Presidency of Harry S. Truman: Part I

SUN, APR 28, 2002 (1:23:45)

Alan Brinkley, professor of history at Columbia University; Melvyn Leffler, professor of history at the University of Virginia; and Clifton Truman Daniel, grandson of Harry S. Truman, discuss the Truman presidency. This is the first in a two-part series.

The death of Franklin Roosevelt catapulted Harry S. Truman, former farm boy, World War I soldier, failed haberdasher, and district judge turned US senator, into the 33rd president of the United States.

With a candor that was to be his trademark, he shared with the world his own misgivings at the turn of events that made him president. "I pray to God," he quipped, "that I can measure up to the task." As the historian, Alan Nevins, wrote, "This mixture of modesty and confidence was part of Truman's great appeal." While he made his share of mistakes, "To err is Truman," carped one critic, he also faced a myriad of difficult issues in a distinctly clear-sighted and confident manner. The very fact that someone so seemingly like us could come to power in such extraordinary times helps explain in part the position President Truman continues to hold in our nation's memory.

+ BIO: Alan Brinkley

Alan Brinkley is the 20th Provost and the Allan Nevins Professor of History at Columbia University in New York City. An eminent scholar of twentieth-century United States history, he has chaired the Department of History since 2000.

Brinkley has been a prolific writer and published numerous works including, Voices of Protest: Huey Long, Father Coughlin and the Great Depression, which won the 1983 National Book Award, The Unfinished Nation: A Concise History of the American People, The End of Reform; New Deal Liberalism in Recession and War, and Liberalism and its Discontents. His latest book is The Publisher: Henry Luce and His American Century. In addition, Brinkley is a frequent commentator on current events, government policy, and economic and social trends.

Before joining Columbia, Brinkley taught at M.I.T., Harvard and the City University of New York Graduate School. He has received fellowships from the American Council of Learned Societies, the Guggenheim Foundation, the Woodrow Wilson Center, the National Humanities Center, the Media Studies Center, Russell Sage Foundation and others. Brinkley is chairman of the board of trustees of the Century Foundation (formerly the Twentieth Century Fund), a member of the editorial board of The American Prospect, a member of the board of directors of the New York Council for the Humanities and a member of the American Academy of Arts and Sciences. In 1998 and 1999, he was the Harmsworth Professor of American History at Oxford University. He received his A.B. from Princeton and his Ph.D from Harvard.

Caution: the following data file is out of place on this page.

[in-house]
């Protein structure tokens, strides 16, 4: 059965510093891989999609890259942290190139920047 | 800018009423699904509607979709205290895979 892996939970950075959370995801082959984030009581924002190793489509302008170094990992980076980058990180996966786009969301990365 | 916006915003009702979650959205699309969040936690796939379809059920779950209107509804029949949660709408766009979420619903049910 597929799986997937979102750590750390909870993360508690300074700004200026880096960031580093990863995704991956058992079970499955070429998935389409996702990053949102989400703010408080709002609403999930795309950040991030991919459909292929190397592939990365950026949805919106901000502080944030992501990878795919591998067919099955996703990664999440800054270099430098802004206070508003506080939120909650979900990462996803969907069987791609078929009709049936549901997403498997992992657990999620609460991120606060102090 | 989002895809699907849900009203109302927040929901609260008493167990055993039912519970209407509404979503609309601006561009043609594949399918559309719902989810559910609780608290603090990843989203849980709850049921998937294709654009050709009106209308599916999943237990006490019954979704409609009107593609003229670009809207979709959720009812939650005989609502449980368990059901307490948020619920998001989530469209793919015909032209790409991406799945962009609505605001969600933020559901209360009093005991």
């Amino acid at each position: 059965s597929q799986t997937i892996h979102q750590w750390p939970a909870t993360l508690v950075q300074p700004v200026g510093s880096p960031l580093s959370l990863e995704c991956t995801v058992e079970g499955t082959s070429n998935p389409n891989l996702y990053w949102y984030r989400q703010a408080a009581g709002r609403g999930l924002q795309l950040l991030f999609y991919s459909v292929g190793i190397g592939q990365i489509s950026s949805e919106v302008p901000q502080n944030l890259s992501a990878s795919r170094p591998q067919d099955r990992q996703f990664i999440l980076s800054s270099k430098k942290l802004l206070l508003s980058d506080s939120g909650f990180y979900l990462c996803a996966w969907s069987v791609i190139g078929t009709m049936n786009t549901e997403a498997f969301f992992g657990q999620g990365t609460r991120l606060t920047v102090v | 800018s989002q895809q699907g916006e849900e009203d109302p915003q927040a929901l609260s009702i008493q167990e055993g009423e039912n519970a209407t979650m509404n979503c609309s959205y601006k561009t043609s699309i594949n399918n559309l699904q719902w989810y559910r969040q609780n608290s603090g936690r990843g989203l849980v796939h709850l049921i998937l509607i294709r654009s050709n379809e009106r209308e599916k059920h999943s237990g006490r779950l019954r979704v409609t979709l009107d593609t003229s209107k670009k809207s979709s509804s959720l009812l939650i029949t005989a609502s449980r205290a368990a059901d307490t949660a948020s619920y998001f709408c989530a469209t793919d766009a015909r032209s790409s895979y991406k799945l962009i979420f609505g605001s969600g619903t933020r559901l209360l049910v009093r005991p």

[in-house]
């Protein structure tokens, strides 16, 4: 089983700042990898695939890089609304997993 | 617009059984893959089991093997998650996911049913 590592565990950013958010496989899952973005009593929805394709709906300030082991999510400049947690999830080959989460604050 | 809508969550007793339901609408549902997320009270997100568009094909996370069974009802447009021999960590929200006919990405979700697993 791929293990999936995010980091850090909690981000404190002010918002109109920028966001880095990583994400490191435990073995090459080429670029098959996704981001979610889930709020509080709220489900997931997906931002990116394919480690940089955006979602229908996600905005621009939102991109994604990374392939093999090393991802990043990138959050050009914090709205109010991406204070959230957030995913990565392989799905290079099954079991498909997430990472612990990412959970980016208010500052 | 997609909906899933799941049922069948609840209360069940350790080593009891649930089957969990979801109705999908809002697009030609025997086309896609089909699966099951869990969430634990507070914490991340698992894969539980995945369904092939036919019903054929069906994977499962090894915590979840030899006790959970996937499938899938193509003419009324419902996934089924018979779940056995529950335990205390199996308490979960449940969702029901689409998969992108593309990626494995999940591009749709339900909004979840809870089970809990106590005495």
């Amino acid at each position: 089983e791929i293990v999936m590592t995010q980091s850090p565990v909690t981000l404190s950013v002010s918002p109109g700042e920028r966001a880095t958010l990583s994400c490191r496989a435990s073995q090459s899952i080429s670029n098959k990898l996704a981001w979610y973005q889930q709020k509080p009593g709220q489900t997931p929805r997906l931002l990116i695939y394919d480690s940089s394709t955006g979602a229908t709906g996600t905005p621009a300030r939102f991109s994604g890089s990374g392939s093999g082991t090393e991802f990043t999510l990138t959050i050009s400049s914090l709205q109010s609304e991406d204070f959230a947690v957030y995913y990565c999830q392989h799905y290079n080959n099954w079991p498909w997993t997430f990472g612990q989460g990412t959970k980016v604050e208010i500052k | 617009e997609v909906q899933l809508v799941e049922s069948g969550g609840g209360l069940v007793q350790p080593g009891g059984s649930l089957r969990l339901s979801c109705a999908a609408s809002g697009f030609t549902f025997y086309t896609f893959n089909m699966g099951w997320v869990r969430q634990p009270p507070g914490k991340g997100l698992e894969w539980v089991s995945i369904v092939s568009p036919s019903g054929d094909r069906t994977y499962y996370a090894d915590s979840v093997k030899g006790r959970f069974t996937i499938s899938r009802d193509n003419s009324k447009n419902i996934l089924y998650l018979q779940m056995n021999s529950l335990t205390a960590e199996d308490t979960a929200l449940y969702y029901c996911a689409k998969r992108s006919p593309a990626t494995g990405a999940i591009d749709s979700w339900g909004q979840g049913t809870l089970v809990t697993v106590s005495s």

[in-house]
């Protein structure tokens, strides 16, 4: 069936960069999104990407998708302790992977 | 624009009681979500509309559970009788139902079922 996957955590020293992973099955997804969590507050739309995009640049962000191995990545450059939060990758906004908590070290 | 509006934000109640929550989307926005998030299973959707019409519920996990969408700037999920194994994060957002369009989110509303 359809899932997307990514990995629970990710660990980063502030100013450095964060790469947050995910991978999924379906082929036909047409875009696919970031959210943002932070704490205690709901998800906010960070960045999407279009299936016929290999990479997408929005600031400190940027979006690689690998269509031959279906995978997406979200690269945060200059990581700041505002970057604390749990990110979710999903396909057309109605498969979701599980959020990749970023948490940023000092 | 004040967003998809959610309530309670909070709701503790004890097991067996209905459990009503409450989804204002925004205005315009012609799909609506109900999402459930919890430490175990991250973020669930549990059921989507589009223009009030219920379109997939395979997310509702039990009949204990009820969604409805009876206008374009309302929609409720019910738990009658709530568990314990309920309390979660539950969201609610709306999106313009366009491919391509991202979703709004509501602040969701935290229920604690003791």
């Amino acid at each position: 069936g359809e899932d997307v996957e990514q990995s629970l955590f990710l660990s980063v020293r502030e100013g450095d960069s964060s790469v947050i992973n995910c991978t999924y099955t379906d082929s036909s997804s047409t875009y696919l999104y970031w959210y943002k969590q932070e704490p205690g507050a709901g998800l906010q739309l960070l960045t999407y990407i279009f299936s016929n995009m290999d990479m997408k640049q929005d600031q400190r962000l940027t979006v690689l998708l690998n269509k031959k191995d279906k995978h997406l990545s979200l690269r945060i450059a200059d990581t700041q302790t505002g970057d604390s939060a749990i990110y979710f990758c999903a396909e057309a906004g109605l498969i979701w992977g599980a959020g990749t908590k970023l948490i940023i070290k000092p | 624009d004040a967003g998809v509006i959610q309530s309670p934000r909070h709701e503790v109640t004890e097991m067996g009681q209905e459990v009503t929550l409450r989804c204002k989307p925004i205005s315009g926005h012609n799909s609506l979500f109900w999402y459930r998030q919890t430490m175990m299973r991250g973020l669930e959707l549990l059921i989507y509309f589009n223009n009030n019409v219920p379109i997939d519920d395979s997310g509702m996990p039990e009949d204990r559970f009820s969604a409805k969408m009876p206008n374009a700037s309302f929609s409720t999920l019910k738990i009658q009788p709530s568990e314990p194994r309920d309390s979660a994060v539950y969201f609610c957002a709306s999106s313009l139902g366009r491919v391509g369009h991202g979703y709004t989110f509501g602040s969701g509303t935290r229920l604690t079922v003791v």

+ BIO: Melvyn Leffler

Melvyn P. Leffler, faculty associate in the Governing America in a Global Era Program, is Edward R. Stettinius professor in the Department of History at the University of Virginia. He served as the dean of the College of Arts and Sciences at University of Virginia from 1997-2001. In 1993 he won the Bancroft Prize for A Preponderance of Power: National Security, the Truman Administration and the Cold War (1992) and, in 2008, won the George Louis Beer Prize for his book, For the Soul of Mankind: the United States, the Soviet Union, and the Cold War (Hill & Wang, 2007).

Leffler served in the Office of the Secretary of Defense during the Carter administration, where he worked on arms control and contingency planning as a fellow of the Council on Foreign Relations. He was president of the Society for Historians of American Foreign Relations in 1993, and is the author of several articles and essays seeking to put contemporary developments after 9/11 in historical perspective.

+ BIO: Clifton Truman Daniel

Clifton Truman Daniel is the oldest grandson of former US President Harry S. Truman and son of the late E. Clifton Daniel Jr., former managing editor of the New York Times, and best-selling mystery writer Margaret Truman. He is currently director of public relations for Harry S. Truman College, one of the seven City Colleges of Chicago. Prior to that, he worked as a feature writer and editor for the Morning Star and Sunday Star-News in Wilmington, North Carolina. Mr. Daniel is a member of the Board of Trustees of the Harry S. Truman Library Institute in Independence, Missouri, a frequent speaker and fundraiser, and the author of the 1995 book, Growing Up With My Grandfather: Memories of Harry S. Truman.

Partner
John F. Kennedy Library Foundation
Series
American Experience: The Presidents Series